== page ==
You get what you give

Volunteering is awesome. Maybe it’s my non-profit background talking, but I think everyone wins when you join a committee, sit on a board, or commit to a weekly shift.

A group of people sits around a table

I snapped this photo at the last 2014 Festival du Loup Committee meeting.

I volunteer to support organizations that do work I find valuable. But when I sign up, I know I’ll also get to meet great people, gain valuable experience, learn new things, watch my impact over time, and (big picture) build up my community. Plus there’s that “I’m awesome!” high-fivesque feeling you get at the end of a great event, meeting or project.

There are downsides, of course. My mom taught me that committing to something means giving it your all. Pile a few volunteer roles together (I can’t help myself!) and the result is a packed schedule. When I’m tired, I’d just rather sit on my couch and eat Cheetos.

But in the end, the pros always outweigh the cons, orange puffed cornmeal snacks and all. Especially now that I’m giving back to my community – the place that shaped me before unleashing me on Toronto in my late teens. My recent causes include:

Le Festival du Loup: I’m Franco-Ontarian, and this event brings frenchies like me together for a weekend of live music, beer, dancing and gossip. The tunes are toe-tappingly good – sometimes square-dancingly good. This year’s festival is on July 18, 19 and 20 in Lafontaine. We’re currently looking for sponsors, recruiting artisans, and figuring out how to sell tickets online.

The Midland Cultural Centre: North Simcoe is a secret hub of artistic greatness. We’ve bred authors, painters, musicians and everything in between. The MCC means all those talented people finally have a place to hang out, and an outlet to share their work. If you haven’t been to Saturday Open Mic or visited Quest Gallery, you should. Or better yet, sign up to become a regular box office or event volunteer.

The Georgian’s Got Talent (or not) Benefit Concert: What better way for me to give back to my employer than to help with its annual talent show/benefit concert? I’ll be singing and playing – which, frankly, is terrifying. All proceeds support Georgian College students who need a financial boost to get through school. Performances are on March 20 and 21 and you can buy tickets through Bear Essentials.

There are so many great organizations to get involved with around here, it was really difficult to decide where to direct my occasionally flailing enthusiasm. Some of my other local favourites include La Clé, Shelter Now, Chigamik, Community Reach, Waypoint and United Way of Greater Simcoe County.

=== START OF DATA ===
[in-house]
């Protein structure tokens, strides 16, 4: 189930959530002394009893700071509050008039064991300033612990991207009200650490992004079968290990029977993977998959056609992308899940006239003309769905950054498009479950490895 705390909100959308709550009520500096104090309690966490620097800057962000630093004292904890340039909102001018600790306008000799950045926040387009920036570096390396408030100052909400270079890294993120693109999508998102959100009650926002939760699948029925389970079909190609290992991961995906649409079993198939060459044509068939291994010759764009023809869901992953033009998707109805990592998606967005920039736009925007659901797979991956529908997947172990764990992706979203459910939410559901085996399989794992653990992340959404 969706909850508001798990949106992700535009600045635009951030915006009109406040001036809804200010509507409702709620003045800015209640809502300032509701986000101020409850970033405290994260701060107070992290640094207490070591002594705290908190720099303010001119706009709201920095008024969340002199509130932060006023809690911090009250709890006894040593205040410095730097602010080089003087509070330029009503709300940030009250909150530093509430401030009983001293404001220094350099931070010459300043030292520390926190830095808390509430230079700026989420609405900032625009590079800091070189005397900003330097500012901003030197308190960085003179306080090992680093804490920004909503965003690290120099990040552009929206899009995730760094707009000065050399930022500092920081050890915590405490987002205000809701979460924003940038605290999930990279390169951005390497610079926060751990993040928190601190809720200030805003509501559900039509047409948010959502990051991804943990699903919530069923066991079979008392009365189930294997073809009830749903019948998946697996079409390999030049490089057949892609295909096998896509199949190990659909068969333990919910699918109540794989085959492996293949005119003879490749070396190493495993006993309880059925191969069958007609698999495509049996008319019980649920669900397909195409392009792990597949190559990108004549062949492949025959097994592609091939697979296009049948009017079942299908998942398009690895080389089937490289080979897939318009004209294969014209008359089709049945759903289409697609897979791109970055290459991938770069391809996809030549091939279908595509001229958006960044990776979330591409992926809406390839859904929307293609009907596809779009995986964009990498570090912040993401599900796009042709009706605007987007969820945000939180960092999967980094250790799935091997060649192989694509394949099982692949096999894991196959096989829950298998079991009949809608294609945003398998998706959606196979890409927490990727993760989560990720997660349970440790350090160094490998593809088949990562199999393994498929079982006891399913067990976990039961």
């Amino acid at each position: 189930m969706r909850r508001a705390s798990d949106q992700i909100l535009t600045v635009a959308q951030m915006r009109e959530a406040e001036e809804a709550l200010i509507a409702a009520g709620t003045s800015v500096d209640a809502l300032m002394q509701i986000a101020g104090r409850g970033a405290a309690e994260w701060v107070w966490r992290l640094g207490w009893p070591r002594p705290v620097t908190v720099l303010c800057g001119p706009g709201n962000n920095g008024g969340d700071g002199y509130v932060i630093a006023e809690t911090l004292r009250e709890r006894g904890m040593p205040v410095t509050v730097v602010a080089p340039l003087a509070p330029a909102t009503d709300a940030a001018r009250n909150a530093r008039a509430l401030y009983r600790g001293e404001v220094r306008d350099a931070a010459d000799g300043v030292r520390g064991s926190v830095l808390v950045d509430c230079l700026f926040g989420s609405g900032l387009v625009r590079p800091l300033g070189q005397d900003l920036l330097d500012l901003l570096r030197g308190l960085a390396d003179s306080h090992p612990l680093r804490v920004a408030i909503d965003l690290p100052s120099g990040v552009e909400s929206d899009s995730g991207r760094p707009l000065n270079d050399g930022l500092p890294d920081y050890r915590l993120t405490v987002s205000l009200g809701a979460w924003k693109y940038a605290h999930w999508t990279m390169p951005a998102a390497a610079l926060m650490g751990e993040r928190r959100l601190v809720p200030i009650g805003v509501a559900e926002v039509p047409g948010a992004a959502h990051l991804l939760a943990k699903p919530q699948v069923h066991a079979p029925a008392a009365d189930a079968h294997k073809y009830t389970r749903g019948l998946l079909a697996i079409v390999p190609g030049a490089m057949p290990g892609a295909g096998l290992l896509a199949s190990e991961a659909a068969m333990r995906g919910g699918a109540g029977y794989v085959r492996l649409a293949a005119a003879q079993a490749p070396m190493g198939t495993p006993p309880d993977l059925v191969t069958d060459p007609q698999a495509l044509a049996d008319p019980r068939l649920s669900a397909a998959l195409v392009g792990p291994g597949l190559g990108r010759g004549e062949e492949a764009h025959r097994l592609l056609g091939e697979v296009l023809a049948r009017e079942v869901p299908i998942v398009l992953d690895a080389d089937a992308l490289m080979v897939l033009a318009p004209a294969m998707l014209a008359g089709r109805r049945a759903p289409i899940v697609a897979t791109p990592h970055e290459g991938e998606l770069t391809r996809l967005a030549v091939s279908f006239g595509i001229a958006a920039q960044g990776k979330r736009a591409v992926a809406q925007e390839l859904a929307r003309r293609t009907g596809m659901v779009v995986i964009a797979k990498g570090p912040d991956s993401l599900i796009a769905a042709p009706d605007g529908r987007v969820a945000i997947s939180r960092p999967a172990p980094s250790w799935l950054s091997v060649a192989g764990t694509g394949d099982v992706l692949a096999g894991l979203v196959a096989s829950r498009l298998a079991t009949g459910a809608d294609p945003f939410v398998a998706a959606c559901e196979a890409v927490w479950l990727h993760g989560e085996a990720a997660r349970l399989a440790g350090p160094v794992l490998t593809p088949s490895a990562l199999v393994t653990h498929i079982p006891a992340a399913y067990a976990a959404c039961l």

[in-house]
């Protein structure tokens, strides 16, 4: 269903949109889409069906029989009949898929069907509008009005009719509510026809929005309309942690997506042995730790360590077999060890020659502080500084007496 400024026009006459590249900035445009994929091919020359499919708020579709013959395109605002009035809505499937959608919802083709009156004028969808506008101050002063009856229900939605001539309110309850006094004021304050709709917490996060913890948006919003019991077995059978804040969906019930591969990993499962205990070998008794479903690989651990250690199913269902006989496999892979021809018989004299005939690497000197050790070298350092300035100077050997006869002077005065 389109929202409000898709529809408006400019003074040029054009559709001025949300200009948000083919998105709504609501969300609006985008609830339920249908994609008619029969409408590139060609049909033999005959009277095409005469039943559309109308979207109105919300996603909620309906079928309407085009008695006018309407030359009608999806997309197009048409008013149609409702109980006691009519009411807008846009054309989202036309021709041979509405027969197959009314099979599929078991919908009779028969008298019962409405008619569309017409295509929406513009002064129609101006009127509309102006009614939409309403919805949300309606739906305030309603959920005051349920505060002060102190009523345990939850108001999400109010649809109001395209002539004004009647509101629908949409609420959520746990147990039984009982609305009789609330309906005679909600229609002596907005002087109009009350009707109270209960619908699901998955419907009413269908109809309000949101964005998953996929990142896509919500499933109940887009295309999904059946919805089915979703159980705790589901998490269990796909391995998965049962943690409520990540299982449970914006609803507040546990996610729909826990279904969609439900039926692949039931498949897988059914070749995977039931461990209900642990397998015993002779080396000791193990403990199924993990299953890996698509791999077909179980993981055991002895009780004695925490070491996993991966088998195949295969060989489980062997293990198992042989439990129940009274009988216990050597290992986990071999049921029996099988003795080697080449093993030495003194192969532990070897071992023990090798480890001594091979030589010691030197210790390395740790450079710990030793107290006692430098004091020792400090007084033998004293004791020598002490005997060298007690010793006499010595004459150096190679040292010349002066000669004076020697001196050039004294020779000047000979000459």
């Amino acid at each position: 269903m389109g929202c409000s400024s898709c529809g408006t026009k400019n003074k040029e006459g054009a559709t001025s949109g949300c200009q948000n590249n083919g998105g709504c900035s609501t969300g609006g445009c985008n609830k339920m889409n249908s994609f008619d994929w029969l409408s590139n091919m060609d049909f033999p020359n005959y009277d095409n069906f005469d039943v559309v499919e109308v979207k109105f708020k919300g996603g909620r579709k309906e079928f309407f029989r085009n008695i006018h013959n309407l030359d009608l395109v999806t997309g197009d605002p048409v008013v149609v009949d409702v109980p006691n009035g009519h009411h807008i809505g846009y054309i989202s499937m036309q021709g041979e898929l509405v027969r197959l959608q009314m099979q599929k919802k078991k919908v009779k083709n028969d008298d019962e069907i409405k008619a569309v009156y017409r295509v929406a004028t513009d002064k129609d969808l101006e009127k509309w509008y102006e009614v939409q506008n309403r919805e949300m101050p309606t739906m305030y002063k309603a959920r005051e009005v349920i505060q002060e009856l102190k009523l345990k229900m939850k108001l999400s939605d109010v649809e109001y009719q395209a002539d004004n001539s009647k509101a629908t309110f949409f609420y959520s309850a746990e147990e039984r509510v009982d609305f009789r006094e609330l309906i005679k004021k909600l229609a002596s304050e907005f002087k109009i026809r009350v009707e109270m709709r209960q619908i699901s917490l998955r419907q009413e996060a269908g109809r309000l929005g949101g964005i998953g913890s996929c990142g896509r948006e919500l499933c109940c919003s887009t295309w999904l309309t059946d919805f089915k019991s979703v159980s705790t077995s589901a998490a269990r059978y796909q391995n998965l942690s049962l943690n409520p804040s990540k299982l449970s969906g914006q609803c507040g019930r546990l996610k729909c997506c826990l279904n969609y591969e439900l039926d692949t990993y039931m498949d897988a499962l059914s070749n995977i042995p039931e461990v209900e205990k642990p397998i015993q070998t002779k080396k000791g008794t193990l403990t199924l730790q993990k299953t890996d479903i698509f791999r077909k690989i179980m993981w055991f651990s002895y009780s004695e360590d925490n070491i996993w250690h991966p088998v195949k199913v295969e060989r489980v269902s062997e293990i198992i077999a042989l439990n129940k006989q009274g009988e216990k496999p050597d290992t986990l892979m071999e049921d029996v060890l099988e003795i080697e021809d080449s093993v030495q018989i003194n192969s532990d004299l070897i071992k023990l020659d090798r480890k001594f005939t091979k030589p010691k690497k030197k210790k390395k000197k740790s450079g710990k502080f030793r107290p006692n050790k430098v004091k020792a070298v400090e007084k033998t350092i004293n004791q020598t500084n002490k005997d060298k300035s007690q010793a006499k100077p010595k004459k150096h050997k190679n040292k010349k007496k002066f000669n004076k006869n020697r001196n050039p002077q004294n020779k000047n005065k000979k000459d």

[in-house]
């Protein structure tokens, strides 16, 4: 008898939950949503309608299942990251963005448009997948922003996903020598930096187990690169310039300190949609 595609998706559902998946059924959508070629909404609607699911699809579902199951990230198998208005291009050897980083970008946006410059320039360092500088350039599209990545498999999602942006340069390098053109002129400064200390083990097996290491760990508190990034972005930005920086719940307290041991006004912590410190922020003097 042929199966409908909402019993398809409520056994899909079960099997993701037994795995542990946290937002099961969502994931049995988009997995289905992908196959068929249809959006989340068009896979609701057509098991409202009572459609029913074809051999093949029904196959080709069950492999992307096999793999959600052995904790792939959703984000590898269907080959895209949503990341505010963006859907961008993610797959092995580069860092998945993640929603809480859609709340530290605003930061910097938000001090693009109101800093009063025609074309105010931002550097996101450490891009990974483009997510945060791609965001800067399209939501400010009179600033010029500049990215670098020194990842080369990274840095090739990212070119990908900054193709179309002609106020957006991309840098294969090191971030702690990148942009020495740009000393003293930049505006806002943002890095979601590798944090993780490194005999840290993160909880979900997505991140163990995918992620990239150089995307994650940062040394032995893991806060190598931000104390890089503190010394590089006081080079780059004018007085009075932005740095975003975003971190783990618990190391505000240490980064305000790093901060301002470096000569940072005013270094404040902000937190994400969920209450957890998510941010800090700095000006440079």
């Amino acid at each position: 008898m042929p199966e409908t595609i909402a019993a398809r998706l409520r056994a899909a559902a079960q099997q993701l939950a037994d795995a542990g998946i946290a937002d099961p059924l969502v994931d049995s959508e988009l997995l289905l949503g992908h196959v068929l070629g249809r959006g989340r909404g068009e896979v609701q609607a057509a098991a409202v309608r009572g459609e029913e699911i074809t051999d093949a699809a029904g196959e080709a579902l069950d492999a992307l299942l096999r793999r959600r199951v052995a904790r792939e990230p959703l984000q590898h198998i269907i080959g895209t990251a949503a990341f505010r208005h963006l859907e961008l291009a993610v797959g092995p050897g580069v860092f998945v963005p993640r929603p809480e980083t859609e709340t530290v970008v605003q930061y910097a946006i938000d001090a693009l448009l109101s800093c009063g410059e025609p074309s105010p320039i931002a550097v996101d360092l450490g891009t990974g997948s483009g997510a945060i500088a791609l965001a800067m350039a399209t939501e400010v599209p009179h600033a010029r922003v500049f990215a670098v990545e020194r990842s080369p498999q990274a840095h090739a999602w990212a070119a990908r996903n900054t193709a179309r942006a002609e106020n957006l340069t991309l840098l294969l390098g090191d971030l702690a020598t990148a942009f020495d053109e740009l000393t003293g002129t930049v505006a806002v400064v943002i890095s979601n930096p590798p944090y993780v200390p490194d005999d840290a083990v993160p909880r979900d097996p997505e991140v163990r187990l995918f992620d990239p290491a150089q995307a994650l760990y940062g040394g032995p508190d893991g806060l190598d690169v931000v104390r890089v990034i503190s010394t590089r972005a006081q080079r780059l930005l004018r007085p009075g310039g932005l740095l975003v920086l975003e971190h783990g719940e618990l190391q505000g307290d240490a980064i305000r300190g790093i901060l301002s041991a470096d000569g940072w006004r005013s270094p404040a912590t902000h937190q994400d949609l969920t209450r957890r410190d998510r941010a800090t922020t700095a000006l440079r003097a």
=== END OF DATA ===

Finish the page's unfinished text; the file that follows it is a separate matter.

Wherever you are, you’ve no doubt got similarly awesome local non-profits just waiting for someone with your skills and talents. If you’ve got time, consider diving in and helping out – you won’t regret it.

Unlearning what I have learned

Tonight, mom and I went to Hope Lives Here, a fundraiser for the Georgian Bay Cancer Support Centre. The big room was filled with people celebrating cancer patients and survivors – bound together by shared experience.

I was moved by stories of courage, loss and, most of all, hope. I was also a bit overwhelmed by faces from my past.

If you aren’t from a small town, here’s what it’s like: there’s no use hiding in the bathroom when you’re guaranteed to know the woman peeing next to you.

If you were a total misfit and weirdo most of your youth (ahem), this lack of anonymity can be trying. But most of the time, it’s nice to feel connected to those around you. I think that’s what most mean when they use the word community: people who share a common story.

When I first moved to Toronto, I made eye contact with everyone I passed on the sidewalk, talked to anyone I rode more than two floors with in an elevator, and always made friends with seatmates on the subway, whether they smelled like garbage or not.

Fast-forward to now. The chatty salesperson trying to recommend a product makes me want to claw my eyes out. The old lady asking me where I got my coat gives me tappy-foot syndrome.  The waitress who can’t stop talking about the weather is deeply irritating.

My ability to remain disconnected from (or inability to connect with?) people I bump into every day is sad. In the words of Yoda, I must unlearn what I have learned.

This event was a good start. A reminder of the importance of community – in helping people heal, giving us purpose, and bringing our days meaning. I’m going to carry that lesson in my back pocket these next few weeks and see where it takes me.